In Need of Virgil, Or: Losing My Way

Hey all. ~1 year PFS. There’s not much I want to say about the concrete aspects of the disease here.

My purpose in this entry is partly to instead ask the community how they’ve managed to hang on, or perhaps what that looks like when they’ve been struggling to stay above water for such a long time, and all seems lost or too far away. Partly, this is also for me vent as well.

I’m not asking about the method of finding hope. I’m familiar with that terrain. Rather, I suppose I’m asking how one buys into the normative claim that it’s all worth it when every fiber in your being tells you that it’s not.

Like Hume’s famous adage, you cant derive an ought from an is. In other words, while it might be the case there are certain general means for carrying on, for me, right now, thinking about spending time with friends, or pursuing a hobby, or finding something that brings me joy, or anything else, just falls short because there’s almost always this shadow, now hanging overhead, silently sapping my energy, or else otherwise looming in the distance. Those stratagems might work most of the them, but I don’t feel compelled to try them.

I know how to find meaning. I don’t know, right now, how to muster up the will, or how to shift my mood, or how to remember the feeling in my body of wanting to take the first step, yet again, towards joy and healing. I don’t feel like the I-ought-to-find-some-joy-in-this is enough right now. I don’t even feel like trying to get to a second-order wanting; of wanting to want to get better or feel hope or joy.

I used to feel like I was an optimistic nihilist. Someone who, like the absurd hero of 20th century existentialist thought, lives with conviction and purpose in a world devoid of sympathy or purpose for humankind and our toiling, our grasping at some thread to guide us. I cannot become religious, and I pray that I never feel so inclined, so for me, this is all there is, and that’s how I want my metaphysics to remain. Only now, instead of hugging my boulder like the tragic Grecian hero Sysiphus, I’m not so sure I should, nor am I sure that the struggle to find joy is actually enough.

In his famous essay, Camus ends by stating that “one ought to imagine Sysiphus happy,” and for a while, for the first 27 years of my life prior to PFS and chronic illness, I could always gloss over the glaring problem of why we ought to imagine Sysiphus happy without justification or warrant, because the answer was apparently pragmatic rather than absolute: you must imagine that the struggle is enough, because the alternative is death. This pain is enough, but only if you first accept the premise that you ought to live; if you accept the premise, than the conclusion of accepting one’s condition as being sufficient is almost a tautology, or at least not illuminating. Surely avoiding suicide at all costs entails living by any means necessary.

But what about when I don’t accept the premise?

Beyond my battered body and mind, I see a planet on fire, a world sliding into fascism and strife, a technocracy emerging from the cradle to make us all infantile in its place, as unpaid, vapid data troves, a pandamic that ravaged hundreds of millions of people, leaving an unfathomable amount of lives to contend with a similar, long term, potentially permanently disabling condition, and billions upon billions of people who will inhert this trash heap, once a veritable paradise among the stars, now sullied by greed and parochial short term gains over long term utopic planning. I see a fiend beyond the paltry means I have to describe its wickedness.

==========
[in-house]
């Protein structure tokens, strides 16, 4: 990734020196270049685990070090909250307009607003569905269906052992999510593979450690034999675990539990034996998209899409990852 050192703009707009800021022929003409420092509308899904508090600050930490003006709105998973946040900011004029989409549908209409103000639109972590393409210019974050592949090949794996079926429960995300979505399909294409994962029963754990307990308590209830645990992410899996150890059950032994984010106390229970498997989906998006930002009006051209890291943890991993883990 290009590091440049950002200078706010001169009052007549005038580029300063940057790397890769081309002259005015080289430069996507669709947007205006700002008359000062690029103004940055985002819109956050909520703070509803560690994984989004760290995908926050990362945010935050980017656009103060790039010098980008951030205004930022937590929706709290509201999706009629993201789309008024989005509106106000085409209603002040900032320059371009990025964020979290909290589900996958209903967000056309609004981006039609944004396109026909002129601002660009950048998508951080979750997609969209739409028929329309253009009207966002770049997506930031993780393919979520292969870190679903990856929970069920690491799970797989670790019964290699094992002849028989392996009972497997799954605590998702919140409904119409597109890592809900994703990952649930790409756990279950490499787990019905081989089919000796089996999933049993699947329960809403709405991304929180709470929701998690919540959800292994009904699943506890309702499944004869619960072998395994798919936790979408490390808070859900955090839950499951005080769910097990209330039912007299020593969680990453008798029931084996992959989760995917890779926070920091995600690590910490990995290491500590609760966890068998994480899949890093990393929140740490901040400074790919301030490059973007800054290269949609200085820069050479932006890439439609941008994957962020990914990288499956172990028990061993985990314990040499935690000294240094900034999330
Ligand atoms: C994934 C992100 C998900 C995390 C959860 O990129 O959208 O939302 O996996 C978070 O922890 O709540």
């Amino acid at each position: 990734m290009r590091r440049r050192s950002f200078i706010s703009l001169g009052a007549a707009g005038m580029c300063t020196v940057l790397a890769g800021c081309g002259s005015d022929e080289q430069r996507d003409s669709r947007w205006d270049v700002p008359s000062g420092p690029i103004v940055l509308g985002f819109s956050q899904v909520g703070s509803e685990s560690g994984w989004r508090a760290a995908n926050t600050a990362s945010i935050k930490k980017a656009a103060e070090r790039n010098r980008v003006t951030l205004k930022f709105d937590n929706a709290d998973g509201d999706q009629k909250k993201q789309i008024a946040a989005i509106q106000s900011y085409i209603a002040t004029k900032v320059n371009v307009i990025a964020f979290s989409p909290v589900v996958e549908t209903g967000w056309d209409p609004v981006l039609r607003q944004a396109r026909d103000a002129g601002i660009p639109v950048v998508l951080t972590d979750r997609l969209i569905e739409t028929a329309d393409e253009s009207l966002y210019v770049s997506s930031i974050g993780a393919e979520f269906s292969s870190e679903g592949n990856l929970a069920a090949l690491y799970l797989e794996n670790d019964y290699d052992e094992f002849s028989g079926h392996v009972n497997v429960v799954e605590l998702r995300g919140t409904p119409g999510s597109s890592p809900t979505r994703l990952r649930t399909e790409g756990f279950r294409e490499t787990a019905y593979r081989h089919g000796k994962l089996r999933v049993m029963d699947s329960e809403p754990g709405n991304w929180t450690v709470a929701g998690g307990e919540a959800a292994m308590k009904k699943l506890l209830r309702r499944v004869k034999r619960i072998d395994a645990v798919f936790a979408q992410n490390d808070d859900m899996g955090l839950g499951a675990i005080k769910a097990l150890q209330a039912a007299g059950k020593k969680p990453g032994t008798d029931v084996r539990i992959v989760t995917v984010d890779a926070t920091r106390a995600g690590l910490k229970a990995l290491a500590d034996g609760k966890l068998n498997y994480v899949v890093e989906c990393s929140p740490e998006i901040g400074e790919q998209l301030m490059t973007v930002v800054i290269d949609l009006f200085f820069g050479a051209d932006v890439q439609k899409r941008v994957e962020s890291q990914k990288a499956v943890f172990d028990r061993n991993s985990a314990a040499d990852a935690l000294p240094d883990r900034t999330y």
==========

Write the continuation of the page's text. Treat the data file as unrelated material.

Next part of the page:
And me? An end point evolved to fear death, suckle on an endless loop of fleeting pleasure, and cling to my mortal shell, no matter how ill befitting it may become, because one must imagine me happy despite the privation? Or, because otherwise, what remains but a longing for the infinite void?

Once, as a young man, I had an ego death from a drug induced seizure, and I lost everything for a while. My words, my concepts, my categories, my gestalt, my past, my future, my very self. But before that, before I slowly pieced this mosaic back together, there was nothing, not even an awareness of that very nothingness. It felt eternal, and very, very still. It was beautiful.

Perhaps this is just a mood, a moment, a melancholia that will pass, and with it, day will break and I’ll accept the premise again that life worth it. That it has to be. For now though, I would by lying if I said that I dont long for some ineffable slumber.

I dont know. How are the veterans here fairing when they encounter a mountain that demands kneeling, from which they cannot move?

I seem to have lost the way forward.


2 years pfs. A combination of living for your loved ones, ending it isn’t as easy as it sounds. Short to medium term goals to keep dragging yourself forward. I forced myself to work for a year with pfs so that I can do a part time masters over 2 which is trying to buy myself time for things to get better or certain treatments to progress.


Thank you. Really. Has anything improved for those two years?

Some things have gotten better with time. Physical pain and cognition/memory improved. However still suffer from sexual side effects, insomnia, tinnitus, head pressure, visual snow.